Council plan to take on aggressive begging and rough sleepers in Southend expected to be implemented before Christmas

Southend’s plan to tackle aggressive begging and rough sleepers on the High Street is expected to come into force before Christmas.

The council’s Public Spaces Protection Order (PSPO) that promises to bring fines of £100 against rough sleepers and ‘aggressive’ beggars in the heart of Southend has taken almost five months to be implemented but the council now says it will be in operation before Christmas.

Councillors agreed to introduce the restrictions in July and stressed that while it would not solve all the borough’s problems, it would help to tackle anti-social behaviour.

This includes banning begging within the ‘restricted zone’, as well as stopping people sleeping in a public place “in a manner which has a detrimental impact on the quality of life of others”.

It will be in force across the town centre, seafront, Southchurch Hall Gardens, Hamlet Court Road and York Road.

Councillor Martin Terry, who is responsible for public protection, admitted that the order had been slow to implement but said he expects it to be enforced “before Christmas”.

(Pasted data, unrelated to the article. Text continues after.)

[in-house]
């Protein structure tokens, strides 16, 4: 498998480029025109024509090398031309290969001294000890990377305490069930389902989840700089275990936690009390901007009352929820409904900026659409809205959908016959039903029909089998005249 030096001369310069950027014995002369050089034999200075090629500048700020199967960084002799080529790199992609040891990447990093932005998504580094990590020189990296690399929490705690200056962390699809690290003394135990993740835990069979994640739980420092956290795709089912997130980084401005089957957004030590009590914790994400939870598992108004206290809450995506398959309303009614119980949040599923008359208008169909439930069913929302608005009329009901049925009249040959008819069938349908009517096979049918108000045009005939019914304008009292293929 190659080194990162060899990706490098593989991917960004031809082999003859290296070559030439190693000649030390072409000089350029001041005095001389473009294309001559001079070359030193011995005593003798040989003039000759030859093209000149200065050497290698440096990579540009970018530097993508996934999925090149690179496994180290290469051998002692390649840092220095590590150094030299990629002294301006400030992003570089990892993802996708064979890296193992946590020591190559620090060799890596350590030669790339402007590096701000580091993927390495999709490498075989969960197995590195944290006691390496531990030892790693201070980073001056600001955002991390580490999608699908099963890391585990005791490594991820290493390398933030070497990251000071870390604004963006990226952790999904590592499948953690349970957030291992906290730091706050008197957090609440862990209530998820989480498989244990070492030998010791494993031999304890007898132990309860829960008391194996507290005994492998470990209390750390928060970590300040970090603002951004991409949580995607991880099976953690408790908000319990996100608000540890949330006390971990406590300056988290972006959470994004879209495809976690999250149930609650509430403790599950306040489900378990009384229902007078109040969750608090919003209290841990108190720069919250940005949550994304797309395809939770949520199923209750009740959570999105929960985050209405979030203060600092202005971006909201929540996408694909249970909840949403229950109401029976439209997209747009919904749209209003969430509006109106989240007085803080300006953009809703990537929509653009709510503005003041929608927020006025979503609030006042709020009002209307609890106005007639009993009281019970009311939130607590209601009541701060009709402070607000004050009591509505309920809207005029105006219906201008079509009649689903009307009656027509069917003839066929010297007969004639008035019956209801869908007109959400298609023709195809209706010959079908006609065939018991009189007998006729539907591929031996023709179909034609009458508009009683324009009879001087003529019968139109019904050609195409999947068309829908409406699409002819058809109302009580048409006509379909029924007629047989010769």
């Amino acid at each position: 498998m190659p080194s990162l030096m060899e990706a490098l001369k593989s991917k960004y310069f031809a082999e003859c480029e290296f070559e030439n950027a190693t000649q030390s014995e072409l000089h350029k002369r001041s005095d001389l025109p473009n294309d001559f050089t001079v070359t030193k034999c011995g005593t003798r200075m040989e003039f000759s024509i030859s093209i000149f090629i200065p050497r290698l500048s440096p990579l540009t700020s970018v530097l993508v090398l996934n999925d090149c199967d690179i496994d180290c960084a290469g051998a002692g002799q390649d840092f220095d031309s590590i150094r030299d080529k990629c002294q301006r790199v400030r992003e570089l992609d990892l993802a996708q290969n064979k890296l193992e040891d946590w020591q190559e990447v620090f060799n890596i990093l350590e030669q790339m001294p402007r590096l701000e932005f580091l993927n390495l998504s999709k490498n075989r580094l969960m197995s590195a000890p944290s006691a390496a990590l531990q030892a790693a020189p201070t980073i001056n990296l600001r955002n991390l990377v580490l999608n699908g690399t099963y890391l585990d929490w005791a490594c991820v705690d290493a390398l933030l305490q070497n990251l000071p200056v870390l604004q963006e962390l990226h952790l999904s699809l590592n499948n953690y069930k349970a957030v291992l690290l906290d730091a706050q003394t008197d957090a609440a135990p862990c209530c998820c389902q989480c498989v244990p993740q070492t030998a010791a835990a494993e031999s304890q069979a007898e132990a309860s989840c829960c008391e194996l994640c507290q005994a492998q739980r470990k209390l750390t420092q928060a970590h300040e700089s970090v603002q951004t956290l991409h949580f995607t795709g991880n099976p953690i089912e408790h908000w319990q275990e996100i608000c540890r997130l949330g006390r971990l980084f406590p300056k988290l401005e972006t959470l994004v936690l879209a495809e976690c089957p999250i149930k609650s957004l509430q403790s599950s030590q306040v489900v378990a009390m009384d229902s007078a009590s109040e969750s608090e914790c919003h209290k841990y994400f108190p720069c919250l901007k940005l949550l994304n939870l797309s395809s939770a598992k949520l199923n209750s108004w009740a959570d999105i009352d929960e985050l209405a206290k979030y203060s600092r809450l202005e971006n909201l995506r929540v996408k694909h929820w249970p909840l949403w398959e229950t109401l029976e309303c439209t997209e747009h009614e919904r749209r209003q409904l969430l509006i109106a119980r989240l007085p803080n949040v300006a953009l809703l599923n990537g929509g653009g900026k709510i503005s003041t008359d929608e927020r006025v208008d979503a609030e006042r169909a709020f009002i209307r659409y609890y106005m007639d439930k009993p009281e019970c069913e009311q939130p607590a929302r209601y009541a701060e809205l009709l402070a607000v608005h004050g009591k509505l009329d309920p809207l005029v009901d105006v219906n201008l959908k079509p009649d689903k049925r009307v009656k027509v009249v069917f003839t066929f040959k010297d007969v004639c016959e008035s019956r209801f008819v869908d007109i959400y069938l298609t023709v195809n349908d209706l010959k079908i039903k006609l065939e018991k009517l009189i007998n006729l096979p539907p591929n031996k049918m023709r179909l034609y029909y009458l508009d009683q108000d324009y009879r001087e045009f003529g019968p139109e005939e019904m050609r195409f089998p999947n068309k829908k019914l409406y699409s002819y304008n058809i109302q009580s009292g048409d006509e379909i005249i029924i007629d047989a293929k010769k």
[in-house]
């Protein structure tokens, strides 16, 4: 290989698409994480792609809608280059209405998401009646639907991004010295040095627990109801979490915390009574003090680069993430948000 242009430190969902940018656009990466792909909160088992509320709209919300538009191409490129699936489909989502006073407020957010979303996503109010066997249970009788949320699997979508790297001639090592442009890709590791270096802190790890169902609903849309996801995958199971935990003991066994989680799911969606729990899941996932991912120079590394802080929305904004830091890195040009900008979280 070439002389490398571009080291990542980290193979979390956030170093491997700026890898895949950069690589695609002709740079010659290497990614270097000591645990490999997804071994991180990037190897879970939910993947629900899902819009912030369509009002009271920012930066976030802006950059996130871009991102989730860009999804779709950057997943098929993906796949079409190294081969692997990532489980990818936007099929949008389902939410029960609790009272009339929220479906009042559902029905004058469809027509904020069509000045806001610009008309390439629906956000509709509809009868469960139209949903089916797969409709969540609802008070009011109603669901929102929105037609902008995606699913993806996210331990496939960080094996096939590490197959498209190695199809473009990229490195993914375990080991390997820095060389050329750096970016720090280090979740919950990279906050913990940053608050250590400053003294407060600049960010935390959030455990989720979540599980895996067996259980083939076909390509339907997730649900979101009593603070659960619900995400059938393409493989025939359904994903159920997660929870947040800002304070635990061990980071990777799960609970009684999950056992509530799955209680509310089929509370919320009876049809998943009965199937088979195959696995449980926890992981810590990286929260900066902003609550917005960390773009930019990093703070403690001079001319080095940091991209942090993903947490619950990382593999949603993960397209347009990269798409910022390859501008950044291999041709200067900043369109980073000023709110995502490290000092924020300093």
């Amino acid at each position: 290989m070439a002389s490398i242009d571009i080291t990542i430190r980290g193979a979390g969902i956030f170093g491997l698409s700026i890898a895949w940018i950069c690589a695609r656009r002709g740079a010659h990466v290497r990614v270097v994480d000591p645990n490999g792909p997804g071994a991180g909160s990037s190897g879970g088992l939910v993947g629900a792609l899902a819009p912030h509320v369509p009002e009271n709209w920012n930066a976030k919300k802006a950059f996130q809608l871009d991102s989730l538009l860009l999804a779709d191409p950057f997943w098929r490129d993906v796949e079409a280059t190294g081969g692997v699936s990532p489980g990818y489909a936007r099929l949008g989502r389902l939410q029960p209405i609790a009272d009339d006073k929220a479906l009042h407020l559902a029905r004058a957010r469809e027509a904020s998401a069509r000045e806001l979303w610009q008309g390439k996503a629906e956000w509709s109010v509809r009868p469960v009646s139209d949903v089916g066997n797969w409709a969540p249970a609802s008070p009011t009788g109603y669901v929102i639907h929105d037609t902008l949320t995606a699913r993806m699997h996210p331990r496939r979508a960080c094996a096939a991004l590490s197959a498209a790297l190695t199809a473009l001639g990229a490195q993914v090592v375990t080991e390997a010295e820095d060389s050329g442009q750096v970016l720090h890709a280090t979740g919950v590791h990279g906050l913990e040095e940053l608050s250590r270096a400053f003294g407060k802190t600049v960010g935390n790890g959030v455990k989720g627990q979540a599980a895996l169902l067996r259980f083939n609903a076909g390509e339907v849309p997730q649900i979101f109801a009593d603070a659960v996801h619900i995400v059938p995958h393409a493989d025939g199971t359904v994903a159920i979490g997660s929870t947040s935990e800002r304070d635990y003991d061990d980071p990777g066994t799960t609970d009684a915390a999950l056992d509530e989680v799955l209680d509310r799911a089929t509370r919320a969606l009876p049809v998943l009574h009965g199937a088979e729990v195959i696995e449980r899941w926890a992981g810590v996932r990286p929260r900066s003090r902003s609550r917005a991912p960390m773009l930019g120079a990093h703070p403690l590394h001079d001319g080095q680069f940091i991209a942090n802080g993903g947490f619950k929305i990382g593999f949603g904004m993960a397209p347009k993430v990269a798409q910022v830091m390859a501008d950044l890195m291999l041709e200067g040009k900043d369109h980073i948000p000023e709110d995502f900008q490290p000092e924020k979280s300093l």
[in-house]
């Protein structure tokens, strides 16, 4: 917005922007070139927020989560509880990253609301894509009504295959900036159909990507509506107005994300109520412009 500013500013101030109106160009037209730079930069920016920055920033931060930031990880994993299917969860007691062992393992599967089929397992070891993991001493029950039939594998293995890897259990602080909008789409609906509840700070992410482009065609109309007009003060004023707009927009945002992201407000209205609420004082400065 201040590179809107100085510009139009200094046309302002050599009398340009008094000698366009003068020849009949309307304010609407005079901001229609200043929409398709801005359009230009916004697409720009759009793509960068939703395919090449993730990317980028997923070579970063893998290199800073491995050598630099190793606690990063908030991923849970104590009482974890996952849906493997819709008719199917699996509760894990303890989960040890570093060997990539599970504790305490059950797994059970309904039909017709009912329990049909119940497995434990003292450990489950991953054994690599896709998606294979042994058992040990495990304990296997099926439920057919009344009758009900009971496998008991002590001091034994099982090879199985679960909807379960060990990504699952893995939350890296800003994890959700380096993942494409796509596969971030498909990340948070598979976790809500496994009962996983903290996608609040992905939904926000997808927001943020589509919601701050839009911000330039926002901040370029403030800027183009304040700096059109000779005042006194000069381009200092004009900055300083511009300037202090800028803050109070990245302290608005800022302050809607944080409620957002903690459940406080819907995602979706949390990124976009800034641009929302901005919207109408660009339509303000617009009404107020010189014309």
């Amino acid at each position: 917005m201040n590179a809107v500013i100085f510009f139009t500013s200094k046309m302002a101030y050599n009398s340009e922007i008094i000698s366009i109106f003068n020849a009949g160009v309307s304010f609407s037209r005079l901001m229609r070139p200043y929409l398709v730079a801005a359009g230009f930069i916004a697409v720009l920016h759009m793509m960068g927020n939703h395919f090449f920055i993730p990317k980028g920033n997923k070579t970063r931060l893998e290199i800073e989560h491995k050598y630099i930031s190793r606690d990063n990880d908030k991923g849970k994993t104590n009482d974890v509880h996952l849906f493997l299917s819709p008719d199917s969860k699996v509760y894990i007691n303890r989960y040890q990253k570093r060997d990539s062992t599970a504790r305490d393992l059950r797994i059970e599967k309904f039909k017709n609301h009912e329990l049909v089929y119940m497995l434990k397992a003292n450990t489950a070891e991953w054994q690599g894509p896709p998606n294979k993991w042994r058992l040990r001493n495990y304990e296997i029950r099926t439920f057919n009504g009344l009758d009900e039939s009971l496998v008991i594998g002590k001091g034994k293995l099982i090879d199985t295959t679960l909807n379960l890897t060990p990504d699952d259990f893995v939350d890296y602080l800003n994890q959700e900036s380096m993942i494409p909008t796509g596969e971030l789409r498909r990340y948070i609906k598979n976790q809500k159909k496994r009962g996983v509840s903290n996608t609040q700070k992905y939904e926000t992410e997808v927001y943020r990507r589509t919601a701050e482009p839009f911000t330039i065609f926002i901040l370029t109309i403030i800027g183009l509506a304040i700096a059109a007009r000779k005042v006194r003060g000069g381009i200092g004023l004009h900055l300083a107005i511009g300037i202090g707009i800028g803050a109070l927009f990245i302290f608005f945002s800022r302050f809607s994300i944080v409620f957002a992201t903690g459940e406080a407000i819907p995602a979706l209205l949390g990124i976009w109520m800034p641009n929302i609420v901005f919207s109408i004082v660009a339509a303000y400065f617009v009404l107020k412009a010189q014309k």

He said: “It is all there, but it has taken a while to get all the staff trained and organised. It is hitting the ground now.

“It has been quite slow but the officers need to have the right skill set and be properly trained.”

Carl Robinson, director of public protection, said: “Whilst the PSPO is legally in operation, we are continuing to get all of our legal processes fully in place and finish the training sessions for the staff who will need to enforce the PSPO where appropriate.

“However, it is a complex process and it is important that we get it right. We hope to have the PSPO operational in the next few weeks. As we have explained before, the PSPO is not going to solve all the challenges we face, but it is an extra enforcement tool to tackle anti-social behaviour.”

When the PSPO comes into force the council’s Community Safety Team will be able to hand out fines of £100 and these could go up to as much as £1,000 if it goes to court.

The majority of councillors have supported it, seeing it as a positive step to preventing the growing problem of anti-social behaviour but it has come under fire from rights groups who believe it will criminalise the homeless. Some residents have also questioned how people who are homeless would be expected to pay financial penalties.

Josie Appleton, director of the freedom group, the Manifesto Club, said in August that the order could “severely restrict homeless people’s ability to feed themselves and survive outside in cold weather”.

Human rights group Liberty also raised objections during the council’s public consultation, writing in a six-page letter that it would be “unlawful and unreasonable”.

Steve Shaw

Local Democracy Reporter